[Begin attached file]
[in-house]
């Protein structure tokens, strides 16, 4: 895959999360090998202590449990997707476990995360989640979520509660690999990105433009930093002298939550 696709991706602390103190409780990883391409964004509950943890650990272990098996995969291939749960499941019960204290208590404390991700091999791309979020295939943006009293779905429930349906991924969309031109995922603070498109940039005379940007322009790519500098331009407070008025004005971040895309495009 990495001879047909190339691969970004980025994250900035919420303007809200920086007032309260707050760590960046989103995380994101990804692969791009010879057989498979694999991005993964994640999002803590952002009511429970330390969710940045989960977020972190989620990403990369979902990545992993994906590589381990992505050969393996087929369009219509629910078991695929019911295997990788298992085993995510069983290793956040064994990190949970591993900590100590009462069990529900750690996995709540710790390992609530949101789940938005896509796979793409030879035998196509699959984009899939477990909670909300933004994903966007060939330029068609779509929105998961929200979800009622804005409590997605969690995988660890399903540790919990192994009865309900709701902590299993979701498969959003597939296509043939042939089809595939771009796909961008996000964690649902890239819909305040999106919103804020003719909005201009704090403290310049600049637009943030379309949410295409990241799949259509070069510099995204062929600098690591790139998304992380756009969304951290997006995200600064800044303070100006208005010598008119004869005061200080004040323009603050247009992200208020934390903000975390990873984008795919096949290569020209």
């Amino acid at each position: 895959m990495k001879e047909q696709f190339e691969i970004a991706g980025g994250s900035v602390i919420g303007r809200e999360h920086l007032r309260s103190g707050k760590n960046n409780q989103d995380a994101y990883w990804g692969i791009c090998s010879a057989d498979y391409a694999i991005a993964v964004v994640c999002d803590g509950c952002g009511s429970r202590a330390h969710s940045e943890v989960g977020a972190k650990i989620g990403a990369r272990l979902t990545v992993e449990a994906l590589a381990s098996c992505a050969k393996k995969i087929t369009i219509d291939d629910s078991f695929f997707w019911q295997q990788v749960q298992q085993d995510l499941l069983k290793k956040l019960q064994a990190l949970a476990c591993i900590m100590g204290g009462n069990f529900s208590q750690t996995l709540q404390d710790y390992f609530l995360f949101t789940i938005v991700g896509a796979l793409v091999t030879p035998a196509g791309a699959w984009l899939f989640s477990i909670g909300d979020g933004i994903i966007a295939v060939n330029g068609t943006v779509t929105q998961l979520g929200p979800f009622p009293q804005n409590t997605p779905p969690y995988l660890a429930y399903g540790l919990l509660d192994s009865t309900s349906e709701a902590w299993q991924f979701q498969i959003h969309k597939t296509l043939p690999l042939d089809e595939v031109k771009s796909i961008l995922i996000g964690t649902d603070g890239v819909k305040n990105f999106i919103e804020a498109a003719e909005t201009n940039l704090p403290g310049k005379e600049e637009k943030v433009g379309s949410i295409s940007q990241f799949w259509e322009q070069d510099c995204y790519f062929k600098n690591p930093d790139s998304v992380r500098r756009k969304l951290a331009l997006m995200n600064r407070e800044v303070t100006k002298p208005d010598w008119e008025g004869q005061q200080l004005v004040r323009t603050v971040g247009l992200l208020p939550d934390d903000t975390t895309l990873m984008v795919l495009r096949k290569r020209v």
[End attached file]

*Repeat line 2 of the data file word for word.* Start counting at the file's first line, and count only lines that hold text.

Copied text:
């Protein structure tokens, strides 16, 4: 895959999360090998202590449990997707476990995360989640979520509660690999990105433009930093002298939550 696709991706602390103190409780990883391409964004509950943890650990272990098996995969291939749960499941019960204290208590404390991700091999791309979020295939943006009293779905429930349906991924969309031109995922603070498109940039005379940007322009790519500098331009407070008025004005971040895309495009 990495001879047909190339691969970004980025994250900035919420303007809200920086007032309260707050760590960046989103995380994101990804692969791009010879057989498979694999991005993964994640999002803590952002009511429970330390969710940045989960977020972190989620990403990369979902990545992993994906590589381990992505050969393996087929369009219509629910078991695929019911295997990788298992085993995510069983290793956040064994990190949970591993900590100590009462069990529900750690996995709540710790390992609530949101789940938005896509796979793409030879035998196509699959984009899939477990909670909300933004994903966007060939330029068609779509929105998961929200979800009622804005409590997605969690995988660890399903540790919990192994009865309900709701902590299993979701498969959003597939296509043939042939089809595939771009796909961008996000964690649902890239819909305040999106919103804020003719909005201009704090403290310049600049637009943030379309949410295409990241799949259509070069510099995204062929600098690591790139998304992380756009969304951290997006995200600064800044303070100006208005010598008119004869005061200080004040323009603050247009992200208020934390903000975390990873984008795919096949290569020209």